Michael Horne

Bill Clinton campaigns with Barrett at Pere Marquette Park

Clinton comes to speak, stays to talk, greeting hundreds after his 18-minute speech at a downtown campaign rally with Tom Barrett. Photo gallery by Lacy Landre.

By - Jun 1st, 2012 04:46 pm

(Photos: Lacy Landre)

With his eighteen-minute speech followed by an hour’s worth of talk, Bill Clinton wowed a crowd of more than 1,000 Tom Barrett supporters Friday, June 1, at Pere Marquette Park in downtown Milwaukee.

Clinton’s visit had been hurriedly arranged by the Barrett campaign staff just the day before. The former president flew in from New York, he said, and visited a coffee shop along the way, where, he added, “Tom is winning.”

The president’s formal remarks began with his observation that “the great thing about not being president is you can say whatever you want.

“It doesn’t matter any more, but you can say what you want.”

What Bill Clinton wants is something he calls “creative cooperation – not constant conflict.”

The constant conflict, he said, is a tactic of the “Tea Party politics of the far right that dominates Wisconsin.”

“For 100 years people have looked to Wisconsin [for its] vigorous political debates. … Now they see America’s battleground.”

The former president cited the Founding Fathers, exhorted the audience to read the Federalist Papers in which great issues that led to the ratification of the Constitution were debated.

Wouldn’t have happened today with the “divide and conquer, no compromise crowd,” he said. “If they had existed then there never would have been a constitution. We would not even be here today if they had had their way.”

Clinton’s remarks were the highlight of the official program which began with speeches from elected officials like State Sen. Lena Taylor, and Congresswoman Gwen Moore.

“Join me in song,” said Moore, introducing her tune that she called, “Scott Walker We Don’t Want You No More.”

“Hit the road, Scott,” she bellowed, to the amusement of the crowd.

Mike Tate, the Chair of the Democratic Party of Wisconsin asked the attendees to hold up their cellphones, and then to call a friend that they feared might not vote without a prompt. “We might turn the election on the people here. Seriously, the election could come down to one vote.”

Mayor Barrett, dressed in a Brewers jacket and khaki pants, was the penultimate speaker, and he was kept cooling his heels awaiting Clinton’s arrival while portentous music rumbled through the loudspeakers.

This is a gloves-off campaign, with none of the usual references to a “worthy opponent,” “the honorable gentleman” or other such circumlocutions.

“Scott Walker makes the middle class the enemy of the state,” said Barrett.

“Scott Walker made the largest cuts to our city in history.” … “Scott Walker wants Wisconsin to be a laboratory for the far right.” … “Scott Walker has divided this state like it has never been divided before,” he said.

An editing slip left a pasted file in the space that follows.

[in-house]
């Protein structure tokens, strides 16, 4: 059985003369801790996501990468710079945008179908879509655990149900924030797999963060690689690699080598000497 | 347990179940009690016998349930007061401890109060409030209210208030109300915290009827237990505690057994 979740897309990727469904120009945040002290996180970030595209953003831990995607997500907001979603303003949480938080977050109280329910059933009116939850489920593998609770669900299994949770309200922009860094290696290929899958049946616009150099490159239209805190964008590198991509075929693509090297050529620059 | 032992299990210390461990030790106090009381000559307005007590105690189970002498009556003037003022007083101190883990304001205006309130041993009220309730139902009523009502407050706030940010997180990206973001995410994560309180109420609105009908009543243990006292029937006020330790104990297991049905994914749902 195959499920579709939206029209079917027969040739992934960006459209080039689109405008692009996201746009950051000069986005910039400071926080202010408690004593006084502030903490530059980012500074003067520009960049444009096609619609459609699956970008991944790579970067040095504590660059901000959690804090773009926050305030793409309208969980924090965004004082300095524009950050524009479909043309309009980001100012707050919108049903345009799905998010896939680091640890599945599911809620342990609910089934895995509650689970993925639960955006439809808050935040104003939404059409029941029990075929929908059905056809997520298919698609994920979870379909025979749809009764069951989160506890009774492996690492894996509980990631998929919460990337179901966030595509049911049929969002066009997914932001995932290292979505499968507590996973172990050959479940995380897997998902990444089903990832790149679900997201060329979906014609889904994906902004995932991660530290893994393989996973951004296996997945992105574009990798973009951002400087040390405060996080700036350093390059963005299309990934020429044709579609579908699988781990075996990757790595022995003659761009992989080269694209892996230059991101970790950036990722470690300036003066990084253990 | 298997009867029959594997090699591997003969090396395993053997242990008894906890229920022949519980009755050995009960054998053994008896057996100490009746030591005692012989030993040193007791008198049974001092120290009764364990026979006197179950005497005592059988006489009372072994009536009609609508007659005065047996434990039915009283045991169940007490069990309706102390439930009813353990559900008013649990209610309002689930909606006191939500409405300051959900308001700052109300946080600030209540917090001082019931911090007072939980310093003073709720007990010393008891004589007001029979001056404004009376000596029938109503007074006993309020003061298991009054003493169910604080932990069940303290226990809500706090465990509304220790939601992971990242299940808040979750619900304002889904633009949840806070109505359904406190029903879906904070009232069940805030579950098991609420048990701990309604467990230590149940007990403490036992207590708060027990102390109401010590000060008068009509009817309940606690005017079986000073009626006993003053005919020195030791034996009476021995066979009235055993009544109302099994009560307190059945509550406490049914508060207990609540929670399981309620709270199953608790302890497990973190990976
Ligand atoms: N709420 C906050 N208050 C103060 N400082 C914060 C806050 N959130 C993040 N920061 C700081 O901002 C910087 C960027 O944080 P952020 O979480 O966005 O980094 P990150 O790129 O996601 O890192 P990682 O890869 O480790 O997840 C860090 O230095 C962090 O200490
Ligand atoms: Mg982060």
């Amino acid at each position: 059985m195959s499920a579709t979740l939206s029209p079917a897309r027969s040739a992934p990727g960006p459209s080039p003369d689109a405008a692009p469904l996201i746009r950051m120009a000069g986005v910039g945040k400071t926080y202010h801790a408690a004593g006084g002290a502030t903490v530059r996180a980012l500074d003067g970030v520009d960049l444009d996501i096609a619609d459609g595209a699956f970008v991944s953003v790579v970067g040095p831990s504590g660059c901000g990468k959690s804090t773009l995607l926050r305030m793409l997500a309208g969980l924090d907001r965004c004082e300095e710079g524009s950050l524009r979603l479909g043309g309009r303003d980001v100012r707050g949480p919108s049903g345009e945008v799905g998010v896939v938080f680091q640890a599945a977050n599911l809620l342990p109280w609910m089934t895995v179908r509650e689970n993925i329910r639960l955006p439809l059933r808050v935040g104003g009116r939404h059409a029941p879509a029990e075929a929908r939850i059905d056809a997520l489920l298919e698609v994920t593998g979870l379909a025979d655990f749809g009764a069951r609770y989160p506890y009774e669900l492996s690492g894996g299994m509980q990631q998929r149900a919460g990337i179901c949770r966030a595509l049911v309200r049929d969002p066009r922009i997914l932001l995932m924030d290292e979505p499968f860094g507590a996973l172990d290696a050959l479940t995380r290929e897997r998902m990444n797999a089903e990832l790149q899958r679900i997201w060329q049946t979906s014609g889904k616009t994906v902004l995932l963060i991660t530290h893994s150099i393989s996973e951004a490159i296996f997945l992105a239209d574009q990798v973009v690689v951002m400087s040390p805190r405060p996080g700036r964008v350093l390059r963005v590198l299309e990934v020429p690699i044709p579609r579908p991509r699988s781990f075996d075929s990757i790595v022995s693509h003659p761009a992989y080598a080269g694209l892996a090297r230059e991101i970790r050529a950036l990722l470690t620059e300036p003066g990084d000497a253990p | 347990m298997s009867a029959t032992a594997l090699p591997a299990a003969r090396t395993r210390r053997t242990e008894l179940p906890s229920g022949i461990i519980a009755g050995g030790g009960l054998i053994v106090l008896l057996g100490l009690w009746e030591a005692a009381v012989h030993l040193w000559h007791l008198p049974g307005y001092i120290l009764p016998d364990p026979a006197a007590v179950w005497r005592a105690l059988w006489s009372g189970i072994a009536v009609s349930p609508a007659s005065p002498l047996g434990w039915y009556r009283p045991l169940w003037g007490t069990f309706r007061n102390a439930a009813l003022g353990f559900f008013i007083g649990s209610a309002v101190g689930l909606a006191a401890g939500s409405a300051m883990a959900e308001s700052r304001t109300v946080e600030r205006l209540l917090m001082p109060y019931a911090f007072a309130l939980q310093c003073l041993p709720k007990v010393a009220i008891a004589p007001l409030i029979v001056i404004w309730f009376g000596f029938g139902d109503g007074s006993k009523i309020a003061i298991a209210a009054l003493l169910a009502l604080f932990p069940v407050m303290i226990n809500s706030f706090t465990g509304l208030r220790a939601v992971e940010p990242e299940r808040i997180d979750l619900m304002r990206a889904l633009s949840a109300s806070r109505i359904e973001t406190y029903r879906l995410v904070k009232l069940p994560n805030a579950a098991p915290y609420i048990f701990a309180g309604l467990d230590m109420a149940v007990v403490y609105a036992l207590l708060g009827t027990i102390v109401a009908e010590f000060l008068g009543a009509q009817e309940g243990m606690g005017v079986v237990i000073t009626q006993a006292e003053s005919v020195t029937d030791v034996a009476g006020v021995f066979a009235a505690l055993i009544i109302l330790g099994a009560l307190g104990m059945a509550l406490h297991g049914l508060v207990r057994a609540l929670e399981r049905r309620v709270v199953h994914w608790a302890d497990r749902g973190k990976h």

As the City Hall bell tolled noon, two hours after the rally’s start, only about 50 people remained in the park. Yet one of them was Bill Clinton, still shaking hands and talking.

After the mayor and the president had finished their speeches, Clinton plunged into the rope line where hundreds massed to shake his hand and utter a few words. Some brought Hillary Clinton for President signs, while a number of folks brought copies of the president’s books to be autographed. Clinton would ask the person’s name, grab the book and pass it on to an aide. After a while this amounted to quite an inventory piled on a table near the motorcade. After a few hundred hands had been shaken, Clinton withdrew to the table and signed the books and other artifacts.

Then, time to go?

Emphatically, “no.”

Clinton worked the crowds, which had by then dwindled to merely a clutch. He spoke in the candid person-to-person style at which excels.

Toward the end of the visit, he told one individual that “I am very angry about voter suppression. We certify elections around the world and now we make it harder for people to vote.”

Bill Clinton’s visit to Pere Marquette Park was not his first; he appeared there in 1996 with German Chancellor Helmut Kohl, and told the audience he remembered being serenaded in German by Milwaukee Public School students then. He has also been to Milwaukee as ex-president, including a visit in 2002 on behalf of the VH1 “Save the Music” program.

The first former president to visit Milwaukee was Martin Van Buren in 1842, before the establishment of City or State government here. (We had to wait until Rutherford B. Hayes until we got a sitting president.) Former President George H. W. Bush was in Milwaukee in September 2001 when his son grounded all air traffic after the World Trade Center attack, while the unintended highlight of President Theodore Roosevelt’s 1912 visit was his being shot just across the street from Pere Marquette Park.

Among the attendees spotted in the crowd were Phil Walzak, the communications director of the Barrett campaign, on loan from Tammy Baldwin’s senate bid. Atty. Jeremy Levenson was there as were Marquette University’s Steve Filmanowicz, Rep. Fred Kessler, Sen. Chris Larson, convention delegate Craig Mastantuono, judicial wife and real estate phenomenon Patti Keating Kahn and others, including the mayor’s brother John Barrett, the Milwaukee County Clerk of Circuit Court.

After Clinton and Barrett departed, one politician remained on the rope line shaking hands. It was Sen. Herb Kohl, who will retire at the end of this term.

Categories: News, News & Views, Politics

0 thoughts on “Bill Clinton campaigns with Barrett at Pere Marquette Park”

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  4. Anonymous says:

    Michael, I enjoy your coverage of this and other events. Hats off to Landre for the great Images!

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